Jones continues to make case for investments
District 1 Commissioner Randall Jones continued Monday to make his case for investments in health equipment upgrades for Osage County.
Jones explained Aug. 3 to other county officials that he planned to raise questions in a county health board meeting on Aug. 4, and in separate conversations with state public health officials, about investing portions of a multi-million-dollar surplus of Osage County health funds in better equipment and, if necessary, in staff to handle that equipment.
He said Monday, Aug. 10 that he asked questions last week but didn’t get the answers he wanted.
Jones voiced particular interest Aug. 3 in having machinery and possibly staff to offer rapid-turnaround testing for COVID-19 in Osage County. He cited an approximately $4-million surplus of funds for public health that the county has generated through sales taxation, and said he thought the taxpayers of Osage County deserve to benefit from that money. Jones also said Aug. 3 that he has been a defender of the state health department, but that state officials need to understand they’re putting him in a position where it’s hard for him to continue to defend them.
In comments this Monday, Jones said he had a conversation with regional health director Kelli Rader, in which he told her that he has no plans to “walk back” what he said last week.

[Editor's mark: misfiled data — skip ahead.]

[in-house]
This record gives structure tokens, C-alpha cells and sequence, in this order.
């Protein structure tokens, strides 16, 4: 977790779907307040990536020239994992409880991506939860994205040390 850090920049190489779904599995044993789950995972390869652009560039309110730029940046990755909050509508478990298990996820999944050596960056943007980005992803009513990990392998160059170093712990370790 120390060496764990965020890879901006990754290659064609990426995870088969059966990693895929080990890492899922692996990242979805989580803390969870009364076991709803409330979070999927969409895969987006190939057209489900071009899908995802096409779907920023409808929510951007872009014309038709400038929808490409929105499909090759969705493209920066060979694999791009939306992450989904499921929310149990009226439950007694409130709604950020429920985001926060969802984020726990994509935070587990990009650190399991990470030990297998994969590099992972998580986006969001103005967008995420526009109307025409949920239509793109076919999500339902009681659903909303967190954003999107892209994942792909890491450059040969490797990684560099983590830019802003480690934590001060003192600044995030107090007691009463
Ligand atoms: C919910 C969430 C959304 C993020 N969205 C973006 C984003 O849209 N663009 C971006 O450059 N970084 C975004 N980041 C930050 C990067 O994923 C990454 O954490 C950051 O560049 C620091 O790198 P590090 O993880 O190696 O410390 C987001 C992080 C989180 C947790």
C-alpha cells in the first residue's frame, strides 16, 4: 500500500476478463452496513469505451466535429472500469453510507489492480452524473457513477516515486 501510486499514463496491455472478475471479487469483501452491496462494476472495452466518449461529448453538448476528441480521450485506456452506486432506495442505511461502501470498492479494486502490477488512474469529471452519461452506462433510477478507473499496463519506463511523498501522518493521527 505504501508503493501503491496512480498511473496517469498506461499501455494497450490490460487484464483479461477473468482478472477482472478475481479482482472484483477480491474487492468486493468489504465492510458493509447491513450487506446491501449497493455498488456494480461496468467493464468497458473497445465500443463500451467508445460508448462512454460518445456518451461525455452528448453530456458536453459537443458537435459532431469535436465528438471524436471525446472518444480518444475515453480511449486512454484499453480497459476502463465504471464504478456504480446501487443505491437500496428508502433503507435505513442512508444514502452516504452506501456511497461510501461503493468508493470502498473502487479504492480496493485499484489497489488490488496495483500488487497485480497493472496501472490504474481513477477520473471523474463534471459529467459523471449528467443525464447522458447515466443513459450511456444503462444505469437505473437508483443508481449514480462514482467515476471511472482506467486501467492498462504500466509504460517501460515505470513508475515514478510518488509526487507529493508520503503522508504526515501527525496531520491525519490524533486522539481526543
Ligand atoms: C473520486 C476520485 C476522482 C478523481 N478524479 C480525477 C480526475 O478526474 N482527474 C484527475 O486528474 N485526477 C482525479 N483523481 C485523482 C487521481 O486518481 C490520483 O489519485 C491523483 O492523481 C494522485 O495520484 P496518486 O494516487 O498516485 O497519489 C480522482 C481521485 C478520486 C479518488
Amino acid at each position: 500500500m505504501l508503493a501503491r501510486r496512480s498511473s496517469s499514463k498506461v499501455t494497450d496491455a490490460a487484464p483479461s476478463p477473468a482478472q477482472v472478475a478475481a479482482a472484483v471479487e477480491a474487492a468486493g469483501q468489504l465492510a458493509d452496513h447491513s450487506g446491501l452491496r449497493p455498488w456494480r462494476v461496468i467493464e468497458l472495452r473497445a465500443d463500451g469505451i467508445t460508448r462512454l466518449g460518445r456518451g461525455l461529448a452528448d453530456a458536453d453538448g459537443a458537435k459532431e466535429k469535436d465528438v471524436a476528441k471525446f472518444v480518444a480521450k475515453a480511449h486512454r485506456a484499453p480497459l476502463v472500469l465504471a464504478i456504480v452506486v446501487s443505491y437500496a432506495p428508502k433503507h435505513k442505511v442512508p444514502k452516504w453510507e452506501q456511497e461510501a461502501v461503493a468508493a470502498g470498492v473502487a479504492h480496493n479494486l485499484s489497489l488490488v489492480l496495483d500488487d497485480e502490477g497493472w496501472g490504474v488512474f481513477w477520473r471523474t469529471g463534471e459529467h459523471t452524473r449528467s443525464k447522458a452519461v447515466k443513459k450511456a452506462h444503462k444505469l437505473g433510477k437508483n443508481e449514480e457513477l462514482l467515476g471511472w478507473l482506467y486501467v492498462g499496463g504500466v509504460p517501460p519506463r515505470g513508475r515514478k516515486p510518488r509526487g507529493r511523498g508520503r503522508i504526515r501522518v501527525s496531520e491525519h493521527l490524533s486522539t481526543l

Jones also said Monday that he thinks the staff members of the Osage County Health Department are very professional and impressive, and do a good job.
“I think they understand we’re trying to get them the tools they need,” Jones said, explaining that he thinks staff members in Osage County know he and other county commissioners want the county staff and county residents to have first-rate health care equipment. “I’m not asking for anything we can’t pay for.”
Jones gave a fresh example Monday of what he’s talking about. He mentioned that the state health department is looking at using mobile clinics to help provide services. He clarified, however, that it was his understanding the state means to provide a single mobile care unit for the multi-county region in which Osage County is located.
“Well, that is not going to work for Osage County,” Jones said. He added Monday that he thinks state health department officials seem to view things in terms of the region, while Osage County commissioners are thinking in terms of the unique needs of their county.
“That’s where the rub is between us and them,” Jones said. He emphasized that Osage County, unlike many other Oklahoma counties, has levied sales tax to generate money for health care, and he returned to the subject of the county’s multi-million-dollar surplus. Jones acknowledged that differences between state health officials and Osage County date back for years — well before he became a commissioner.
Communication between state health officials and Osage County commissioners has been less than optimal, a point that Jones also made last week when he argued that state health officials could do a better job of providing needed information. He recalled a budget-related request that was sent forward to the commissioners for approval with very little explanatory detail.
When Rader’s predecessor as regional director, Larry Bergner, was dismissed by the state health department in mid-2019, the move caught Osage County officials off-guard, and District 2 Commissioner Kevin Paslay said at the time that Osage County officials felt Bergner had done a good job for them. Bergner had a reputation for finding creative ways to build relationships between the local health departments he oversaw and the surrounding communities.